Archived 2016 topics: Tahiti Reed-warbler (Acrocephalus caffer) is being split: list A. caffer as Endangered, A. musae as Extinct and A. longirostris as Critically Endangered (Possibly Extinct)?

This is part of a consultation on the Red List implications of extensive changes to BirdLife’s taxonomy for passerines

Lynx Edicions and BirdLife International will soon publish the second volume of the HBW-BirdLife Illustrated Checklist of the Birds of the World, building off the Handbook of the Birds of the World series, and BirdLife’s annually updated taxonomic checklist.

The new Checklist will be based on the application of criteria for recognising species limits described by Tobias et al. (2010). Full details of the specific scores and the basis of these for each new taxonomic revision will be provided in the Checklist.

Following publication, an open and transparent mechanism will be established to allow people to comment on the taxonomic revisions or suggest new ones, and provide new information of relevance in order to inform regular updates. We are also actively seeking input via a discussion topic here regarding some potential taxonomic revisions that currently lack sufficient information.

The new Checklist will form the taxonomic basis of BirdLife’s assessments of the status of the world’s birds for the IUCN Red List. The taxonomic changes that will appear in volume 2 of the checklist (for passerines) will begin to be incorporated into the 2016 Red List update, with the remainder to be incorporated into subsequent Red List updates.

Preliminary Red List assessments have been carried out for the newly split or lumped taxa. We are now requesting comments and feedback on these preliminary assessments.

Tahiti Reed-warbler Acrocephalus caffer is being split into A. caffer, A. musae and A. longirostris, following the application of criteria set out by Tobias et al. (2010).

Prior to this taxonomic change, A. caffer was listed as Endangered under criteria B1ab(ii,iii,v);C2a(i), on the basis that it had a very small population and range. The population was restricted to (probably) only one island, where it was rare, localised and declining due to disturbance and habitat degradation (BirdLife International 2016).

The taxonomic change is unlikely to significantly change any of the details for this species, because A. musae (including A. m. garretti) was endemic to the islands of Raiatea and Huahine, and went extinct in the late 1800s or early 1900s (BirdLife International 2016). The other newly split species, A. longirostris, is known from Moorea, but has been considered extinct (BirdLife International 2016, Dyrcz and de Juana 2016). There have, however, been at least two unconfirmed reports of these species since 2000 (A. Gouni in litt.2007, Cibois et al. 2008, A. Gouni in litt. 2011).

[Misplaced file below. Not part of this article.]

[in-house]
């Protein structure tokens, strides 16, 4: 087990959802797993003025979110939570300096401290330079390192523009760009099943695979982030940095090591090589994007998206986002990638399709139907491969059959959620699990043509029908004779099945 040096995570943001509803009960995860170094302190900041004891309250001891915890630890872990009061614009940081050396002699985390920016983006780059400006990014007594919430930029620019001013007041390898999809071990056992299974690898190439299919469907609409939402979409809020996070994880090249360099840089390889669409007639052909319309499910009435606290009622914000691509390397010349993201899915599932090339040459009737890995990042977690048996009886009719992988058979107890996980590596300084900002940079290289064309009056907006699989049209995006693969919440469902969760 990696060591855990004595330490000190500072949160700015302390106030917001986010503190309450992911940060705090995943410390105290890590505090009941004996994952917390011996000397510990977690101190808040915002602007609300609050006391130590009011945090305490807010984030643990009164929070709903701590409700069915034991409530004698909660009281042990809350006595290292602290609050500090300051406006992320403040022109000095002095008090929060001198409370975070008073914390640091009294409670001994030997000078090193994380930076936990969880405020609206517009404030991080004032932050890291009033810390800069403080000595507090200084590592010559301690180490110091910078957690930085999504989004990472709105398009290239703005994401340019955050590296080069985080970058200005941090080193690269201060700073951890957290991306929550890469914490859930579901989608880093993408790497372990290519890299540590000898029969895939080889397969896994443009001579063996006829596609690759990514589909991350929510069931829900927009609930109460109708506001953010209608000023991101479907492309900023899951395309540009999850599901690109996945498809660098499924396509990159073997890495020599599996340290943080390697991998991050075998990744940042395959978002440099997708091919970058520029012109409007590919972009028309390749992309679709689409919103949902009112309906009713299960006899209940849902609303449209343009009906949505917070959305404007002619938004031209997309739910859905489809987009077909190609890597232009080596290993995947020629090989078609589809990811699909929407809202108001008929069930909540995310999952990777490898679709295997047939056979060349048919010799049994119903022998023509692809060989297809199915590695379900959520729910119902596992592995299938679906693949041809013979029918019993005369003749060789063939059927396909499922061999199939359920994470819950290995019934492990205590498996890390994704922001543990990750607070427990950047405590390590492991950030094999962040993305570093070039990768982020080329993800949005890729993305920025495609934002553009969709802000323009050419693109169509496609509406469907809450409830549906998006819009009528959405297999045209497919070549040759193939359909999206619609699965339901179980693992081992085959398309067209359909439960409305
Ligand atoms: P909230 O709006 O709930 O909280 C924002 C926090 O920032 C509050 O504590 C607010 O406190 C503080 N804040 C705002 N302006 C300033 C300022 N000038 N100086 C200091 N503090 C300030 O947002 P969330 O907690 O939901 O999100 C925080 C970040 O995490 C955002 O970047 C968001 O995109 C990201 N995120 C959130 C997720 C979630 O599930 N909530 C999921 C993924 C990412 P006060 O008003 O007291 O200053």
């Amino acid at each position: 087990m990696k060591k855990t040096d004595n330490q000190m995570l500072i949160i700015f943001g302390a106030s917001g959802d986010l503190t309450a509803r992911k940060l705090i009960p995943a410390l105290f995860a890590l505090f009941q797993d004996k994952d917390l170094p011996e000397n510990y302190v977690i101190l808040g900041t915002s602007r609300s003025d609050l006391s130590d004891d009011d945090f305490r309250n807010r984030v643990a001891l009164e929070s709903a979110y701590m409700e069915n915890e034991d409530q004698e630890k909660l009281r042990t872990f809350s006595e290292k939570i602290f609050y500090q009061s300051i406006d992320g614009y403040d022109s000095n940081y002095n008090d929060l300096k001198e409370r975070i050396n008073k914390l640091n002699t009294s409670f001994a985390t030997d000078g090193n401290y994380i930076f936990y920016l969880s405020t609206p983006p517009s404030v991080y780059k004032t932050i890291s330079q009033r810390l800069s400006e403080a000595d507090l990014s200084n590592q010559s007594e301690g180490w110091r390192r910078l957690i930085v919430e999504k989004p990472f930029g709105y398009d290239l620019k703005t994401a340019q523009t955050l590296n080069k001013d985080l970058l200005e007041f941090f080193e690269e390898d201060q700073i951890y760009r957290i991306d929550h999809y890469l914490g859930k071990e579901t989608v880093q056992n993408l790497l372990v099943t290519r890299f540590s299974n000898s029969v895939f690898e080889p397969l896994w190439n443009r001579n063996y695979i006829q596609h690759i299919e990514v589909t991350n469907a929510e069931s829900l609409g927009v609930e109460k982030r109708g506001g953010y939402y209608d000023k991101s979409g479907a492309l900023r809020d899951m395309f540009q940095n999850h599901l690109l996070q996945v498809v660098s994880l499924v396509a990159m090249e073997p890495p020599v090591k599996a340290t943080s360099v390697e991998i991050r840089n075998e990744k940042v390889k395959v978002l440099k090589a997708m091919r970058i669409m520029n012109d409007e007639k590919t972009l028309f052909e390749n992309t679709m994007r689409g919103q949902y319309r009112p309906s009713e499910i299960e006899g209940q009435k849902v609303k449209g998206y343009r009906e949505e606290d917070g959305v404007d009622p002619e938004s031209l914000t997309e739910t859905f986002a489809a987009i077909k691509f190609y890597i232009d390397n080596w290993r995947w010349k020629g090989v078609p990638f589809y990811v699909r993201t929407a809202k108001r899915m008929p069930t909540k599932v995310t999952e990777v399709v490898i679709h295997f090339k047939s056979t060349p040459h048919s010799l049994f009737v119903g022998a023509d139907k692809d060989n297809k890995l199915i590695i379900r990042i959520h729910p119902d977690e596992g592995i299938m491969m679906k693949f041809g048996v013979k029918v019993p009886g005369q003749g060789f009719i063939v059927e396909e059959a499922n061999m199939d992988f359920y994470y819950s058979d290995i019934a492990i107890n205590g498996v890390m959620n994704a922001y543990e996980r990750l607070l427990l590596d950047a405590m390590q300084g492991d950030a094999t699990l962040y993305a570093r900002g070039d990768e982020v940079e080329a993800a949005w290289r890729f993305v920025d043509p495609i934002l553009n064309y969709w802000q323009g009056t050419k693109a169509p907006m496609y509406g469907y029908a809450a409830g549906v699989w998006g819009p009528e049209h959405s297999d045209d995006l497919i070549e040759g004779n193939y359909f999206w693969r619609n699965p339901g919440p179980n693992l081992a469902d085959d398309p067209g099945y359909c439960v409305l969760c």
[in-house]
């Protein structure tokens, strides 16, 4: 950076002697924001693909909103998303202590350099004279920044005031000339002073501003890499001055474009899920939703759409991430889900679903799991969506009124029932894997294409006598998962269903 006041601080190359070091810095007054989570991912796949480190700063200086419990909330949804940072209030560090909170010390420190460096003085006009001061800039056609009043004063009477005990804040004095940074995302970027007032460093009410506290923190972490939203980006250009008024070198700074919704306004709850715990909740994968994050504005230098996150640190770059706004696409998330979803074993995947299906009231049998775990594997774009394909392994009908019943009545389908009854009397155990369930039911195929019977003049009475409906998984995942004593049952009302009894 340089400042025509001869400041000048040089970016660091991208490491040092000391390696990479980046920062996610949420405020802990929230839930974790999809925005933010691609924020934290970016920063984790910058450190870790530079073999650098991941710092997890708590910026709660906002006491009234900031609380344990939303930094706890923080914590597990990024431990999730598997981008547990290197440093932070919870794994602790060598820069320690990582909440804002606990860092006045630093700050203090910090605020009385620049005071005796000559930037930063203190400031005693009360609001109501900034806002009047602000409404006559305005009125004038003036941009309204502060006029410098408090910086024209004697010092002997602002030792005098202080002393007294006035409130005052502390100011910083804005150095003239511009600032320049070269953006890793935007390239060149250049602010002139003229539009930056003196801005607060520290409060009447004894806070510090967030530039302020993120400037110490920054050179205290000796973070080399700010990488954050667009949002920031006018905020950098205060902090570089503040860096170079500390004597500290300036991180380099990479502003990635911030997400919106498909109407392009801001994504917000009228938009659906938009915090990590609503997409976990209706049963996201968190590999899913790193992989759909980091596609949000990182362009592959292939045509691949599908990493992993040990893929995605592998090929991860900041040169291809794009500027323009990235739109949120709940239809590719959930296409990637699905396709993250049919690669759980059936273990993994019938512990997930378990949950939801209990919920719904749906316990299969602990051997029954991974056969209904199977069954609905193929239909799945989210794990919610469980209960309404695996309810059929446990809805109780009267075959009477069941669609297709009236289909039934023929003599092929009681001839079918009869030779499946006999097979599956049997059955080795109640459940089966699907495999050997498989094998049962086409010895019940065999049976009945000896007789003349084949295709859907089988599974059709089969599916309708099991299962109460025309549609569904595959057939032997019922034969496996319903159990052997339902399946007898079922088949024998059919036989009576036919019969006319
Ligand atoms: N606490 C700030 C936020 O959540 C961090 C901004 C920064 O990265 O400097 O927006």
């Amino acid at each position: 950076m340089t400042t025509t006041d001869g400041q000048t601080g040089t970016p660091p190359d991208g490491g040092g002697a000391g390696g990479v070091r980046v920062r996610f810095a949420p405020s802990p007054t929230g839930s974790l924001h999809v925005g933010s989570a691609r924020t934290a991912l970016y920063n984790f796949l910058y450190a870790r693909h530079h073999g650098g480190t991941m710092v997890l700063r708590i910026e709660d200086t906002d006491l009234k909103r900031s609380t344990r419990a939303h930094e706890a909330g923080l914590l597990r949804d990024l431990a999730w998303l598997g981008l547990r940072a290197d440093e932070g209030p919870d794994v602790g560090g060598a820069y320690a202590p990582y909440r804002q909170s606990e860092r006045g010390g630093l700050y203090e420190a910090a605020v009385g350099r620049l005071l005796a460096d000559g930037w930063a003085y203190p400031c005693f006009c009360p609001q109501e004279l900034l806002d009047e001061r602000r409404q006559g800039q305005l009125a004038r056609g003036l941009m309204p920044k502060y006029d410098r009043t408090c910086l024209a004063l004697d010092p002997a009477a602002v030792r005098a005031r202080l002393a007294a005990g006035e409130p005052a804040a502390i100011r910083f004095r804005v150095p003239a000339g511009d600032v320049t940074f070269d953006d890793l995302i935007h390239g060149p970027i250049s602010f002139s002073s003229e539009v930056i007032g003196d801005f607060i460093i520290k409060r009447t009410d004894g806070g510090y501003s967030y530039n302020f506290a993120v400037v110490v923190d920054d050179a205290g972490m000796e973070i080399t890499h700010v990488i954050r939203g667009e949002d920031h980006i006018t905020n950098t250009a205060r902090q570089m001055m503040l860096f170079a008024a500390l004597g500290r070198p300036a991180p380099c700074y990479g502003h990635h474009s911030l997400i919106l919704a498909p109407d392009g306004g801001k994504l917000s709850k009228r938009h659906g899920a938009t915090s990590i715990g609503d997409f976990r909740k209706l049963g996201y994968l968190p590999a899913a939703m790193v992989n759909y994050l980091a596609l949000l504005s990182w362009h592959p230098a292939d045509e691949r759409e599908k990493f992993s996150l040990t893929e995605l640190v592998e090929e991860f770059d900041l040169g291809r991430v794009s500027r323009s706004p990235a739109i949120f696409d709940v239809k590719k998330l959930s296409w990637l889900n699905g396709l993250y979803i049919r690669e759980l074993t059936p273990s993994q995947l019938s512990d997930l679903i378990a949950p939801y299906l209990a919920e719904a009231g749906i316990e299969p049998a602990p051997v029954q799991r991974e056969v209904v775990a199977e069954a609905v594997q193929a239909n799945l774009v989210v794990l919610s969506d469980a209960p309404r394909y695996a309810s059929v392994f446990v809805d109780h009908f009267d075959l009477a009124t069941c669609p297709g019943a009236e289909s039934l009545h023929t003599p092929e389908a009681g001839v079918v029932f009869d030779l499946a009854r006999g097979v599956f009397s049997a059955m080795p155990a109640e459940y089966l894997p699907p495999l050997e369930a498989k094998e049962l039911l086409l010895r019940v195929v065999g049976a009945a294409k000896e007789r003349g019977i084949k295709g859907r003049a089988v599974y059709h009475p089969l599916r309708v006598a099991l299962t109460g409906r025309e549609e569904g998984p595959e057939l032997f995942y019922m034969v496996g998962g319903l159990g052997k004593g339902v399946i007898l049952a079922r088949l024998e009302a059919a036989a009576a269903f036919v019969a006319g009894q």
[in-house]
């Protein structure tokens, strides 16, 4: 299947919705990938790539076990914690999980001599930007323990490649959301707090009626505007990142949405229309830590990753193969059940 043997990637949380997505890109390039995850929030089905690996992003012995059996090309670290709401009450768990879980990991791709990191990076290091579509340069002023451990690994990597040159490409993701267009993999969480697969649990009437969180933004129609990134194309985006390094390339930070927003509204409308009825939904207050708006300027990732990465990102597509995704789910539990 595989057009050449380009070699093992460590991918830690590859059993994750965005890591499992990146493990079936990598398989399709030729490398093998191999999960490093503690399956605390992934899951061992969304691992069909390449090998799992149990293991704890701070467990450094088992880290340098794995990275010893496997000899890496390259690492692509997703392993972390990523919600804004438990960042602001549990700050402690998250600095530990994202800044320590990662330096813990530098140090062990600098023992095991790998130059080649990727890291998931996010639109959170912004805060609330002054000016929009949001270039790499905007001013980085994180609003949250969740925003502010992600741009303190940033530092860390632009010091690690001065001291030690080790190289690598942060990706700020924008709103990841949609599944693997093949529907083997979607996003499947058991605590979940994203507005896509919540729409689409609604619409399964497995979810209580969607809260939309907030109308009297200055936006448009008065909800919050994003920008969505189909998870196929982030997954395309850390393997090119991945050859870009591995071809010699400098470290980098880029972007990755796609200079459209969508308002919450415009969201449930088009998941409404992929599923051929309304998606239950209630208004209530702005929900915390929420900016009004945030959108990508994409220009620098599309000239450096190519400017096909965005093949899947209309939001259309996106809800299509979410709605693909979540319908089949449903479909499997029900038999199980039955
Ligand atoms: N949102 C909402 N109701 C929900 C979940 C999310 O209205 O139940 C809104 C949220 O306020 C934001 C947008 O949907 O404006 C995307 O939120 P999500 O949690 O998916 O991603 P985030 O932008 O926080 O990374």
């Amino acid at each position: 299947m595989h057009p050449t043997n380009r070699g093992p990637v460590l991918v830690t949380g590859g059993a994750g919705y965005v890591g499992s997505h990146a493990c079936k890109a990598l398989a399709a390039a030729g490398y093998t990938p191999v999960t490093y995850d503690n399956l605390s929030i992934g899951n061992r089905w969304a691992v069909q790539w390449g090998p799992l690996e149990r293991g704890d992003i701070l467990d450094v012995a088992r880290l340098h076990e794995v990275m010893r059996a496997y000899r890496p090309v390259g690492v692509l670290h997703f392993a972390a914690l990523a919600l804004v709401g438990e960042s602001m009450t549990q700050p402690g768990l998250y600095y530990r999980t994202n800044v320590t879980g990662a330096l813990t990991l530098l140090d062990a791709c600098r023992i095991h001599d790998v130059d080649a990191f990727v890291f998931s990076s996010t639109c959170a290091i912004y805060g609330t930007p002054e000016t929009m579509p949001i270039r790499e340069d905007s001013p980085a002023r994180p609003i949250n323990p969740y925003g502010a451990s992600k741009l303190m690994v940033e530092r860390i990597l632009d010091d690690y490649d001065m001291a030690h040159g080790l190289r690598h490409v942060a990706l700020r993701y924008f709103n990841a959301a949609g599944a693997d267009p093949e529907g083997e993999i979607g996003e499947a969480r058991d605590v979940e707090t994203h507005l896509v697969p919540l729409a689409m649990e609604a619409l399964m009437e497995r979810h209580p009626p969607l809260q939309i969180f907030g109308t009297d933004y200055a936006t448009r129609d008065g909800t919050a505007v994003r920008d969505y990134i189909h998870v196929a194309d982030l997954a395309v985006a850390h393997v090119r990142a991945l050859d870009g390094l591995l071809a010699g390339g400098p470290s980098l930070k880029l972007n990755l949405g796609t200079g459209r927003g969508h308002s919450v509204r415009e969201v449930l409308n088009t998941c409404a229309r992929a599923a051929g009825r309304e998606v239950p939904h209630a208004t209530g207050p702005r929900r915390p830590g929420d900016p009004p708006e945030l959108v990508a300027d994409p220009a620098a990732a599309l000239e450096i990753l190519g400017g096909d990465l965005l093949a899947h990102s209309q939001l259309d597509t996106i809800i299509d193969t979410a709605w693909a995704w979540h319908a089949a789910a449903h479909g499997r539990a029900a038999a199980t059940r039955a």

The prior assessment of A. caffer did not treat these as definitive evidence that the species may remain extant on Moorea. Therefore, it is proposed that the newly-defined A. caffer, endemic to Tahiti, be listed as Endangered under criteria B1ab(ii,iii,v);C2a(i).

The unconfirmed reports of A. longirostris on Moorea suggest that this species may possibly be extant, but the lack of any definitive reports suggest that, if it is extant, the population size is likely very low (probably less than 50 mature individuals). Therefore, it is suggested that this species be listed as Critically Endangered (Possibly Extinct) under criterion D.

A. musae has not been recorded since theearly 1900s and should be listed as Extinct.


BirdLife International (2016) Species factsheet: Acrocephalus caffer. Downloaded from on 21/09/2016.

Cibois, A., Thibault, J.-C. and Pasquet, E. 2008. Systematics of the extinct reed warblers Acrocephalus of the Society Islands of eastern Polynesia. Ibis 150(2): 365-376.

Dyrcz, A. and de Juana, E. 2016. Tahiti Reed-warbler (Acrocephalus caffer). In: del Hoyo, J., Elliott, A., Sargatal, J., Christie, D.A. & de Juana, E. (eds.). Handbook of the Birds of the World Alive. Lynx Edicions, Barcelona. (retrieved from on 21 September 2016).

IUCN. 2001. IUCN Red List Categories and Criteria: Version 3.1. Gland, Switzerland and Cambridge, UK: IUCN Species Survival Commission.

IUCN. 2012. Guidelines for Application of IUCN Red List Criteria at Regional and National Levels: Version 4.0. Gland, Switzerland and Cambridge, UK: IUCN.

Tobias, J. A., Seddon, N., Spottiswoode, C. N., Pilgrim, J. D., Fishpool, L. D. C. and Collar, N. J. 2010. Quantitative criteria for species delimitation. Ibis 152: 724–746.

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2 Responses to Archived 2016 topics: Tahiti Reed-warbler (Acrocephalus caffer) is being split: list A. caffer as Endangered, A. musae as Extinct and A. longirostris as Critically Endangered (Possibly Extinct)?

  1. Philippe Raust says:

    I agree with the listing proposal of these 3 endemic species which comply with the regional evaluation of UICN-France for French Polynesia

  2. James Westrip (BirdLife) says:

    Based on available information, our preliminary proposal for the 2016 Red List would be to adopt the proposed classifications outlined in the initial forum discussion.

    There is now a period for further comments until the final deadline of 28 October, after which the recommended categorisations will be put forward to IUCN.

    Please note that we will then only post final recommended categorisations on forum discussions where these differ from those in the initial proposal.

    The final 2016 Red List categories will be published on the BirdLife and IUCN websites in early December, following further checking of information relevant to the assessments by both BirdLife and IUCN.

Comments are closed.